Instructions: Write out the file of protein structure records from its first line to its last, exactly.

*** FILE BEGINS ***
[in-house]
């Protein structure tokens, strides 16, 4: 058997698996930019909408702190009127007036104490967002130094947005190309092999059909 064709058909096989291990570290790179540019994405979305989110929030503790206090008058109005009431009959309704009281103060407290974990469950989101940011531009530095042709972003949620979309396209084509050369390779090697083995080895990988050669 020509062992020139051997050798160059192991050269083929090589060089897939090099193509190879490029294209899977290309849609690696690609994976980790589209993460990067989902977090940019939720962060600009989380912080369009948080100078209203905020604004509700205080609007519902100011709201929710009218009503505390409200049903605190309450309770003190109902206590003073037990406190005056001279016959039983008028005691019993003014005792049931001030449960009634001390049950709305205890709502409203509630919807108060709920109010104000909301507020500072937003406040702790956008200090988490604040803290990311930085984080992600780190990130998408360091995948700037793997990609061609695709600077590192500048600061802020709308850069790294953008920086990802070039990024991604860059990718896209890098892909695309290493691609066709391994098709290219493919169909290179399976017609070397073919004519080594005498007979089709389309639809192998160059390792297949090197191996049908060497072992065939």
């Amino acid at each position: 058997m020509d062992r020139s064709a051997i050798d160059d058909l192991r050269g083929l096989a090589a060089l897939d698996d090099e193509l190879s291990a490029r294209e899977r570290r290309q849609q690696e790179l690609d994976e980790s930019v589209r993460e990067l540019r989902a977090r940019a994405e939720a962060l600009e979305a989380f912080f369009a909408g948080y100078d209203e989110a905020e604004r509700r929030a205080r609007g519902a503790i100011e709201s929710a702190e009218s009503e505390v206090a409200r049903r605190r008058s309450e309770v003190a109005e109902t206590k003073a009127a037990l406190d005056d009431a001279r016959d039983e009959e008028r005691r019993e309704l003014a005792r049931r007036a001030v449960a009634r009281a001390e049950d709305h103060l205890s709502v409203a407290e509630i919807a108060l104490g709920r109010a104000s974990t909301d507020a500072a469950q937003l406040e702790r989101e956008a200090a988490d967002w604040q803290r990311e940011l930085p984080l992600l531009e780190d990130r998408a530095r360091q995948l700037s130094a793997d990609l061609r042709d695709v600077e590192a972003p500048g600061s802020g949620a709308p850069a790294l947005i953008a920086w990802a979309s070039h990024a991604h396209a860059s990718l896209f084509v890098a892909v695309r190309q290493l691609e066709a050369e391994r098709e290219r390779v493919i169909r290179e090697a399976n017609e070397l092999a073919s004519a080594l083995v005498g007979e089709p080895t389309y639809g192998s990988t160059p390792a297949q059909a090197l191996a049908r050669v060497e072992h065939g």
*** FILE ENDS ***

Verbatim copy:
[in-house]
């Protein structure tokens, strides 16, 4: 058997698996930019909408702190009127007036104490967002130094947005190309092999059909 064709058909096989291990570290790179540019994405979305989110929030503790206090008058109005009431009959309704009281103060407290974990469950989101940011531009530095042709972003949620979309396209084509050369390779090697083995080895990988050669 020509062992020139051997050798160059192991050269083929090589060089897939090099193509190879490029294209899977290309849609690696690609994976980790589209993460990067989902977090940019939720962060600009989380912080369009948080100078209203905020604004509700205080609007519902100011709201929710009218009503505390409200049903605190309450309770003190109902206590003073037990406190005056001279016959039983008028005691019993003014005792049931001030449960009634001390049950709305205890709502409203509630919807108060709920109010104000909301507020500072937003406040702790956008200090988490604040803290990311930085984080992600780190990130998408360091995948700037793997990609061609695709600077590192500048600061802020709308850069790294953008920086990802070039990024991604860059990718896209890098892909695309290493691609066709391994098709290219493919169909290179399976017609070397073919004519080594005498007979089709389309639809192998160059390792297949090197191996049908060497072992065939």
């Amino acid at each position: 058997m020509d062992r020139s064709a051997i050798d160059d058909l192991r050269g083929l096989a090589a060089l897939d698996d090099e193509l190879s291990a490029r294209e899977r570290r290309q849609q690696e790179l690609d994976e980790s930019v589209r993460e990067l540019r989902a977090r940019a994405e939720a962060l600009e979305a989380f912080f369009a909408g948080y100078d209203e989110a905020e604004r509700r929030a205080r609007g519902a503790i100011e709201s929710a702190e009218s009503e505390v206090a409200r049903r605190r008058s309450e309770v003190a109005e109902t206590k003073a009127a037990l406190d005056d009431a001279r016959d039983e009959e008028r005691r019993e309704l003014a005792r049931r007036a001030v449960a009634r009281a001390e049950d709305h103060l205890s709502v409203a407290e509630i919807a108060l104490g709920r109010a104000s974990t909301d507020a500072a469950q937003l406040e702790r989101e956008a200090a988490d967002w604040q803290r990311e940011l930085p984080l992600l531009e780190d990130r998408a530095r360091q995948l700037s130094a793997d990609l061609r042709d695709v600077e590192a972003p500048g600061s802020g949620a709308p850069a790294l947005i953008a920086w990802a979309s070039h990024a991604h396209a860059s990718l896209f084509v890098a892909v695309r190309q290493l691609e066709a050369e391994r098709e290219r390779v493919i169909r290179e090697a399976n017609e070397l092999a073919s004519a080594l083995v005498g007979e089709p080895t389309y639809g192998s990988t160059p390792a297949q059909a090197l191996a049908r050669v060497e072992h065939g």